State v. Miller
In State v. Miller, 194 W. Va. 3, 459 S.E.2d 114 (1995), the Court examined the doctrine of collateral estoppel and in Syllabus Point 1 concluded that:
Collateral estoppel will bar a claim if four conditions are met:
(1) The issue previously decided is identical to the one presented in the action in question;
(2) there is a final adjudication on the merits of the prior action;
(3) the party against whom the doctrine is invoked was a party or in privity with a party to a prior action; and (4) the party against whom the doctrine is raised had a full and fair opportunity to litigate the issue in the prior action.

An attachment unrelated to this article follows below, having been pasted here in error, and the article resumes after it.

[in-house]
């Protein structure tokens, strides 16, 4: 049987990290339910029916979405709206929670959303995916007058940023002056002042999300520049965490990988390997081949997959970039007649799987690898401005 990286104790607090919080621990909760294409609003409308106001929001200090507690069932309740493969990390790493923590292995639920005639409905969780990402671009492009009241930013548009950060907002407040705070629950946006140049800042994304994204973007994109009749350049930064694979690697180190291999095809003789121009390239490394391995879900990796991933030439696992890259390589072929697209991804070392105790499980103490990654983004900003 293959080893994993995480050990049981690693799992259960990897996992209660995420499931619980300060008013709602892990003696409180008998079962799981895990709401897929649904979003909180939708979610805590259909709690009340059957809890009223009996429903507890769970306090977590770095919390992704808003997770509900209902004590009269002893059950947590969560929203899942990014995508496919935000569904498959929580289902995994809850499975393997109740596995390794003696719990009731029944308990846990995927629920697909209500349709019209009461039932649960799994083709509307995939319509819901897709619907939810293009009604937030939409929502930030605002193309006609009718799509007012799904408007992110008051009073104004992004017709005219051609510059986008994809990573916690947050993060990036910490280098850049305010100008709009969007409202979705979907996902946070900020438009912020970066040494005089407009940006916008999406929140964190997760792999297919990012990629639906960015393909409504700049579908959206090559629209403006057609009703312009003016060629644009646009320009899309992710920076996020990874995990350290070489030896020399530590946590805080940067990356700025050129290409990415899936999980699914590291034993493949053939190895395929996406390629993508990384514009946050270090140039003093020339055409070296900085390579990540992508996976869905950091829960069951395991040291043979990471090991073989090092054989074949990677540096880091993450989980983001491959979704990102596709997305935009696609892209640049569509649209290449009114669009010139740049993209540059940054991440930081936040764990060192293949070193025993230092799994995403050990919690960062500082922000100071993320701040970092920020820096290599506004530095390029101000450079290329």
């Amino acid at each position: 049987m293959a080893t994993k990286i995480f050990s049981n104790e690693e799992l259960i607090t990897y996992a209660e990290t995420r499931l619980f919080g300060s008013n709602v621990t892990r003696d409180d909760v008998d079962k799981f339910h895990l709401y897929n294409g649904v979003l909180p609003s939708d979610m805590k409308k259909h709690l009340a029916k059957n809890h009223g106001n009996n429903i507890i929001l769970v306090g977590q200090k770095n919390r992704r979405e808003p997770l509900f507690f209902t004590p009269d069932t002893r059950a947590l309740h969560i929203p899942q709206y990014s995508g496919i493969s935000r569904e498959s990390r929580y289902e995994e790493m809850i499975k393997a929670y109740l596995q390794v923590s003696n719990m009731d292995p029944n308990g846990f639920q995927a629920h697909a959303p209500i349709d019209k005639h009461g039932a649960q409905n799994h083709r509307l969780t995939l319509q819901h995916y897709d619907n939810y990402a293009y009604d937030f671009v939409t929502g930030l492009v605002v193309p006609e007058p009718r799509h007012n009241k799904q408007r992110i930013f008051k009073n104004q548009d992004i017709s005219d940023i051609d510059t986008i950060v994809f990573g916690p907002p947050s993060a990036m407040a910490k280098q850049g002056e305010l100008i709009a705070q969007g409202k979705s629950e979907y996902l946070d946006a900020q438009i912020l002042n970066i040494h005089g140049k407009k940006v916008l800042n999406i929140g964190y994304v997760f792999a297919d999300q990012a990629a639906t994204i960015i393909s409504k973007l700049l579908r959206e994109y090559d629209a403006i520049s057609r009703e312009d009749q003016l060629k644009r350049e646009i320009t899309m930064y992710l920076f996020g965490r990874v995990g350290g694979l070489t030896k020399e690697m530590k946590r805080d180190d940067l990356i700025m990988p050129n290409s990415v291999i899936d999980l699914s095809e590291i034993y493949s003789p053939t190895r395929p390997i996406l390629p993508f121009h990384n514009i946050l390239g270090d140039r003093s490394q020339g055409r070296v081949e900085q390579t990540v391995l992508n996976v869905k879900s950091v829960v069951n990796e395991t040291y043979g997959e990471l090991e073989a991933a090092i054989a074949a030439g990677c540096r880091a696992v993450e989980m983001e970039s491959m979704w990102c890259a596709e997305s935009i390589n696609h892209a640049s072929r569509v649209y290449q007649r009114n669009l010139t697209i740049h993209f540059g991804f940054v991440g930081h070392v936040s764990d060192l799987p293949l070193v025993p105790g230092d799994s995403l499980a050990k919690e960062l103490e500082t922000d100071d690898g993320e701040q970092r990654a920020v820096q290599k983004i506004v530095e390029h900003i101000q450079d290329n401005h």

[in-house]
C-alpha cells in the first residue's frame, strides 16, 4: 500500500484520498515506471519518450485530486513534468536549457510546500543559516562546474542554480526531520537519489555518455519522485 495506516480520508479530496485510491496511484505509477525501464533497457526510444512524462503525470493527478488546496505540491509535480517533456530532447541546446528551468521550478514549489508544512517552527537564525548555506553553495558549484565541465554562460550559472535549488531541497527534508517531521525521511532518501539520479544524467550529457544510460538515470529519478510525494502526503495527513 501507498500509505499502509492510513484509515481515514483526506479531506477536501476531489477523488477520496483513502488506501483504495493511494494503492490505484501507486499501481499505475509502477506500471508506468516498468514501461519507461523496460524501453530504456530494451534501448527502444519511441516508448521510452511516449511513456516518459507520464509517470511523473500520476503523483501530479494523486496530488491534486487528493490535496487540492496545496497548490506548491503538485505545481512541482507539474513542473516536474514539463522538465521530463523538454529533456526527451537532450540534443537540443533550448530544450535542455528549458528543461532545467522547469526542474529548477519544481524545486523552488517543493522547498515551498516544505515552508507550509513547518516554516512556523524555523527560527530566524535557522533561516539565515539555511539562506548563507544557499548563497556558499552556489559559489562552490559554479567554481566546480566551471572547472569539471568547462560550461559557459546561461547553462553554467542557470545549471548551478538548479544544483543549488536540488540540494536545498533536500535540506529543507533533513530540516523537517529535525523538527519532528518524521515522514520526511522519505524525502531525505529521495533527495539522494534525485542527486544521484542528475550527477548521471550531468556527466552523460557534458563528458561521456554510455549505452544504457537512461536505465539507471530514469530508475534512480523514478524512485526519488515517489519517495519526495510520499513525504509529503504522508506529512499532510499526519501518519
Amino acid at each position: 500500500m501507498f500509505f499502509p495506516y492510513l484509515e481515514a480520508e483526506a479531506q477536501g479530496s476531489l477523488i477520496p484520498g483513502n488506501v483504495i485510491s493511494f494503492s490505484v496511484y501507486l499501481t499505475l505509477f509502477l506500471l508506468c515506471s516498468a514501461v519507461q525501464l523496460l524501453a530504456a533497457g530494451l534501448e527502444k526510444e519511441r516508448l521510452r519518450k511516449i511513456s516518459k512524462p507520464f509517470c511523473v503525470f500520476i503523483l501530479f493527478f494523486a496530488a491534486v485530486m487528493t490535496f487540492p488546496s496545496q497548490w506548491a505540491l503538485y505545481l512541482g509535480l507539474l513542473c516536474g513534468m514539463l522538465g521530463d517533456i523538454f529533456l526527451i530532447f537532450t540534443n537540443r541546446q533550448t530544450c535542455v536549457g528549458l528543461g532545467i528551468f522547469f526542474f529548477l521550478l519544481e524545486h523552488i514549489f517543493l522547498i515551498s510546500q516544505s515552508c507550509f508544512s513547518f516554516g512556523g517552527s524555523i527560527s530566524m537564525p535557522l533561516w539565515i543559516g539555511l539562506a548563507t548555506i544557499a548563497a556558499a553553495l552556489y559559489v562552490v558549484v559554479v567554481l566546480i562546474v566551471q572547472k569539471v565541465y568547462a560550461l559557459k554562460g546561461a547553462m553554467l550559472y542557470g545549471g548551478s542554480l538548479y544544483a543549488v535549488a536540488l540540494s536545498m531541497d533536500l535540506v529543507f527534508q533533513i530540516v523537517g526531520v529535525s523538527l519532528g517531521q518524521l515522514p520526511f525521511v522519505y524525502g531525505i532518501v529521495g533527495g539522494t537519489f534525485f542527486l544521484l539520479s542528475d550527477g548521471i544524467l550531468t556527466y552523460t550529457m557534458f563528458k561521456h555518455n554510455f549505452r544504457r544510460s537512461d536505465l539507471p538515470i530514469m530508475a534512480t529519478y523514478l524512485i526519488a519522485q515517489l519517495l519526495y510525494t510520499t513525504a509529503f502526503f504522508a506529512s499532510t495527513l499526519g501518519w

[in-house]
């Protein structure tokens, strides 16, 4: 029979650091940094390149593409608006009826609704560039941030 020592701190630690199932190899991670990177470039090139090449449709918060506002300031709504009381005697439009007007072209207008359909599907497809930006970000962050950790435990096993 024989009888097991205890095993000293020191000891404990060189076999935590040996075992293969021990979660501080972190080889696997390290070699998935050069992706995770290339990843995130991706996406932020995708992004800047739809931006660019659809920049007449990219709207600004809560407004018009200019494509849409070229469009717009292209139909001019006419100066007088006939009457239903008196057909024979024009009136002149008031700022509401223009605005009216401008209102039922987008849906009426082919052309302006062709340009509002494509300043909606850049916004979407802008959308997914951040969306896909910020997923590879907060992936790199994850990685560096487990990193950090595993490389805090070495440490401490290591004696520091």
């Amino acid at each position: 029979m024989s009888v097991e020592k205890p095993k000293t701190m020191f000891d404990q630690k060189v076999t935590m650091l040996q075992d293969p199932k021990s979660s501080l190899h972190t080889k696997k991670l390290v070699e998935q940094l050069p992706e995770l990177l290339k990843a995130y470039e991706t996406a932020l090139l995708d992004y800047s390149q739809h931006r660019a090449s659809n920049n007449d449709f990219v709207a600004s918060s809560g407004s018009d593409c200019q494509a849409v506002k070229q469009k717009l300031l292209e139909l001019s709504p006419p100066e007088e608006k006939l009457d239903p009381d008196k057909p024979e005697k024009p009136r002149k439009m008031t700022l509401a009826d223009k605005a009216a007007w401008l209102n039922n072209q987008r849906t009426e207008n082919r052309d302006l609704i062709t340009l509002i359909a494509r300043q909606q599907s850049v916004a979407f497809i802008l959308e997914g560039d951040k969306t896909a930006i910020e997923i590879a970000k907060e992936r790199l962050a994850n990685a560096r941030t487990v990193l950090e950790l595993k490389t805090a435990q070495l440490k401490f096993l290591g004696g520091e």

In analyzing the first of these elements in the Miller case, the Court concluded that:
In our view, for purposes of issue preclusion, issues and procedures are not identical or similar if the second action involves application of a different legal standard or substantially different procedural rules, even though the factual settings of both suits may be the same. (State v. Miller, id. at 10, 459 S.E.2d at 121.)
The Court rejected the defendant's argument that her battery conviction should be overturned because the State was collaterally estopped from prosecuting her for the offense.
The defendant in Miller argued that an administrative law judge's determination, which had been affirmed on appeal to the circuit court, that her employer failed to prove she engaged in patient abuse on February 10, 1992, precluded a criminal prosecution arising from the same incident. Miller, 194 W.Va. 3, 8-9, 459 S.E.2d 114, 119-20 (1995).